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RPGeezus

Positional evaluation in chess

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I''ve recently started working on my fourth chess program. The other three were very valuable learning experiences, especially v3 as I had a lot of help from a good chess player. One of the things v3 taught me was how valuable positional evaluation can be. It''s one thing to analyze pawn structure, material balance and the like, but this is often not enough. Even basic positional evaluations can have a major impact on the game. Most people are aware of the standard positional bonuses / penalties. These typically encourage mobility and some common-sense Chess rules. They generally remain static-- that is the same rules are applied all throughout the game (correctly or incorrectly). Being a chess moron (I''m not very good at chess) I''d like to find some more useful positional rules. There is a wealth of excellent material evaluation insights floating around the net, but the same cannot be said for position. An example of a lesser known but excellent material rule would be : If you have two bishops, each is worth more than a knight. If you have only one bishop, the bishop is worth one knight. If the lone bishop is hemmed in it is worth less than a knight. An example of a similar positional rule would be: If the opponent has only one bishop then encourage the placeing of pawns on the color opposite the enemy bishop. If anyone has any positional ''rules of thumb'' for chess they would like to share, or know of any links or other net resources, please share them in this thread. There have been a number of chess related questions come across this forum so I know there are quite a few of us who could benefit from this. Cheers, Will

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Guest Anonymous Poster
In closed positions (typically 14 or more pawns still on the board, with a locked pawn position in the center) knights go up in value while bishops and rooks go down in value.

A good place for chess wisdom is a lesser known site, but one of the absolute best:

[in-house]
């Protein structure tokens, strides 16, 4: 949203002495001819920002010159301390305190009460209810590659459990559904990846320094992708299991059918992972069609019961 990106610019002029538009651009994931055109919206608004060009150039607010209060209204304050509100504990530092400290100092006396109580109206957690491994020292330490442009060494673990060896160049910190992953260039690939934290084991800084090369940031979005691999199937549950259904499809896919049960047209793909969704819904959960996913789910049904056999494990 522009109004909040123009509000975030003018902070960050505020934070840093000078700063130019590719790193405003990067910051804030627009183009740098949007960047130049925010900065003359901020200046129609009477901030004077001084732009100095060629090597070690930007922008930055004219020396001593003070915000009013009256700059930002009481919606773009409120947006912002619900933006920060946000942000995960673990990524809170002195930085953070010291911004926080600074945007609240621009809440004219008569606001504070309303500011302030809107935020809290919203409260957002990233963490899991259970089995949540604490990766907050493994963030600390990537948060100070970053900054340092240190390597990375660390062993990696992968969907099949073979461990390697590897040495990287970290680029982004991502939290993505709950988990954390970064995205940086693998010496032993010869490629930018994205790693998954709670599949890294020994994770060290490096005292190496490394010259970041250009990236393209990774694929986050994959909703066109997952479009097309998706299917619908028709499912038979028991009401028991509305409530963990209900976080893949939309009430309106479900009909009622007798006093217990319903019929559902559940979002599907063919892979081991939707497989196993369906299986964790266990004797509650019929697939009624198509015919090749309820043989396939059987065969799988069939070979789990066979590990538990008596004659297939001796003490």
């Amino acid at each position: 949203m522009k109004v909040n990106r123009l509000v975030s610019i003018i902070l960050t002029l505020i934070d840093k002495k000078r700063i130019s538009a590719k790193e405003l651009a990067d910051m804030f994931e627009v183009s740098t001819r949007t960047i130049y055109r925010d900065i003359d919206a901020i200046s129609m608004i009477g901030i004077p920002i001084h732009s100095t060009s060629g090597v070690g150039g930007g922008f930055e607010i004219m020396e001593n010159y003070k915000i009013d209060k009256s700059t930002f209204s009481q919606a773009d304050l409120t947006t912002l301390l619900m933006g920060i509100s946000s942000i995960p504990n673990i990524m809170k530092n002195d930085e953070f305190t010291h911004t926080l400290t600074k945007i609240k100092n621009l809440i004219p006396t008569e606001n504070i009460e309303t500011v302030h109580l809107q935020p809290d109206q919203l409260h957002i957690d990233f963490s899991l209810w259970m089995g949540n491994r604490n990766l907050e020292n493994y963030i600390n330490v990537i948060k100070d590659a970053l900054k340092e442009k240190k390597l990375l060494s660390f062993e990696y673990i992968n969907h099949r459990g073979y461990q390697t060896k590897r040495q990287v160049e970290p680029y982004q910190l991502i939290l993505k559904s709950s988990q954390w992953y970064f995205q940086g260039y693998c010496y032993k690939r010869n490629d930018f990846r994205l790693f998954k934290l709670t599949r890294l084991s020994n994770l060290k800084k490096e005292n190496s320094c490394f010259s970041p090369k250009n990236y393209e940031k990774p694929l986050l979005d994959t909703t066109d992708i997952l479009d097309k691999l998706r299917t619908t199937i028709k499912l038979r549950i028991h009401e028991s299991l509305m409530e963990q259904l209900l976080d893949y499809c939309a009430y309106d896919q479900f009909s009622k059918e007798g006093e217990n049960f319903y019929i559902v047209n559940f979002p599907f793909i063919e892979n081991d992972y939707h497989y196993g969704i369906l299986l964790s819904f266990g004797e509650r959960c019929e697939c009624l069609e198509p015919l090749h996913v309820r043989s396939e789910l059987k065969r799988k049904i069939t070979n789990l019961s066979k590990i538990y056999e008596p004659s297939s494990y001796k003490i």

http://www.ex.ac.uk/~dregis/DR/coaching.html

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A book some good players swear by is Nimzowitsch''s "My System". A more contemporary revision of the book is: "Secrets of Modern Chess Strategy" by Watson. Both books are loaded with general rules and examples. Nimzowitsch''s book will be much easier for a beginner player to follow. His book does not assume much of any previous knowledge, Watson''s does.

In all honesty though, the books aren''t going to help you ''that'' much in the field of positional judgement. The only way to develop positional judgement is to play, study and become a better player. Crafty has no relevant positional judgement and is capable of beating 95% of tournament players 100% of the time.

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Try this,

For every square any piece can attack, add its value to it (if its the opposing side, subtract it).

You can now see major points, defencive installments, attacked pieces, whose going to win/loose in a trade-off, ect.

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You should take a look at king safety evaluation rules. Also, center control cuantification has been probed to be a powerfull (but difficult to implement) evaluation term.

But always take into account that it is usually best to keep evaluation function simple and fast (but rational), because it is almost impossible to increase the engine play strength trading nodes per second for evaluation complexity.

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This is interesting stuff because applying the way chessplayers think doesn't really work. They use their experience to simple "know" if a position is good or bad. Of course they sometimes have to make calculations for specific variants to determine which player has the best position.